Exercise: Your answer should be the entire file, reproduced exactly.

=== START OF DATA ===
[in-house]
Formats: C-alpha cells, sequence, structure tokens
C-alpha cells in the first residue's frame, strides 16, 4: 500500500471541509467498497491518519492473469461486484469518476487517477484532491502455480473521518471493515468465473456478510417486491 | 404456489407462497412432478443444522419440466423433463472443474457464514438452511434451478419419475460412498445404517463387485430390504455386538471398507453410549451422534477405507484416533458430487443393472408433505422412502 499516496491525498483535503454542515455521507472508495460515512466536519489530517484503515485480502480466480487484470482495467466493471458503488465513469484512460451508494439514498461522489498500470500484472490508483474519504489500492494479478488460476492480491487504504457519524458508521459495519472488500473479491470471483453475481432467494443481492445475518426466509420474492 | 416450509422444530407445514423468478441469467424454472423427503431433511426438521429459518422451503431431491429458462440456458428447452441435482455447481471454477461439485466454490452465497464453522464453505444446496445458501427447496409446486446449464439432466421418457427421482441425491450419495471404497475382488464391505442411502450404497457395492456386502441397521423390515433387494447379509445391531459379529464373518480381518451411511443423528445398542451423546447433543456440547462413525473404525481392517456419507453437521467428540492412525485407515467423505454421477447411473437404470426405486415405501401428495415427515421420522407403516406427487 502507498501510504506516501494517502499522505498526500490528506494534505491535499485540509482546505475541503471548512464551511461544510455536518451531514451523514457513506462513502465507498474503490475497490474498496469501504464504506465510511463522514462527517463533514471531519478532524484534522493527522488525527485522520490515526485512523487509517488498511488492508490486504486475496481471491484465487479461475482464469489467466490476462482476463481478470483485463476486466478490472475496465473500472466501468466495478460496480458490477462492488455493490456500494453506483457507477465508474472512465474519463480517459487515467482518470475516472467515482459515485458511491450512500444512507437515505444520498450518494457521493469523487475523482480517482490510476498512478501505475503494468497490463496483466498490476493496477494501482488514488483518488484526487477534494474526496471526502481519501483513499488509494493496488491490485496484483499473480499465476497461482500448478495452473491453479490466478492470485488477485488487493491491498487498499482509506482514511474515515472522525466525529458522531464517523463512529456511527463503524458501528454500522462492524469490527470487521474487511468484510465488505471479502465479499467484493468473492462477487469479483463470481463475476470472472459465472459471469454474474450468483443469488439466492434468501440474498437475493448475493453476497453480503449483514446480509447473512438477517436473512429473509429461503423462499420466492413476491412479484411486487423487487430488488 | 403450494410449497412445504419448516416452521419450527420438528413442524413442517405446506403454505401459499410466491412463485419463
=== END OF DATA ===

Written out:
[in-house]
Formats: C-alpha cells, sequence, structure tokens
C-alpha cells in the first residue's frame, strides 16, 4: 500500500471541509467498497491518519492473469461486484469518476487517477484532491502455480473521518471493515468465473456478510417486491 | 404456489407462497412432478443444522419440466423433463472443474457464514438452511434451478419419475460412498445404517463387485430390504455386538471398507453410549451422534477405507484416533458430487443393472408433505422412502 499516496491525498483535503454542515455521507472508495460515512466536519489530517484503515485480502480466480487484470482495467466493471458503488465513469484512460451508494439514498461522489498500470500484472490508483474519504489500492494479478488460476492480491487504504457519524458508521459495519472488500473479491470471483453475481432467494443481492445475518426466509420474492 | 416450509422444530407445514423468478441469467424454472423427503431433511426438521429459518422451503431431491429458462440456458428447452441435482455447481471454477461439485466454490452465497464453522464453505444446496445458501427447496409446486446449464439432466421418457427421482441425491450419495471404497475382488464391505442411502450404497457395492456386502441397521423390515433387494447379509445391531459379529464373518480381518451411511443423528445398542451423546447433543456440547462413525473404525481392517456419507453437521467428540492412525485407515467423505454421477447411473437404470426405486415405501401428495415427515421420522407403516406427487 502507498501510504506516501494517502499522505498526500490528506494534505491535499485540509482546505475541503471548512464551511461544510455536518451531514451523514457513506462513502465507498474503490475497490474498496469501504464504506465510511463522514462527517463533514471531519478532524484534522493527522488525527485522520490515526485512523487509517488498511488492508490486504486475496481471491484465487479461475482464469489467466490476462482476463481478470483485463476486466478490472475496465473500472466501468466495478460496480458490477462492488455493490456500494453506483457507477465508474472512465474519463480517459487515467482518470475516472467515482459515485458511491450512500444512507437515505444520498450518494457521493469523487475523482480517482490510476498512478501505475503494468497490463496483466498490476493496477494501482488514488483518488484526487477534494474526496471526502481519501483513499488509494493496488491490485496484483499473480499465476497461482500448478495452473491453479490466478492470485488477485488487493491491498487498499482509506482514511474515515472522525466525529458522531464517523463512529456511527463503524458501528454500522462492524469490527470487521474487511468484510465488505471479502465479499467484493468473492462477487469479483463470481463475476470472472459465472459471469454474474450468483443469488439466492434468501440474498437475493448475493453476497453480503449483514446480509447473512438477517436473512429473509429461503423462499420466492413476491412479484411486487423487487430488488 | 403450494410449497412445504419448516416452521419450527420438528413442524413442517405446506403454505401459499410466491412463485419463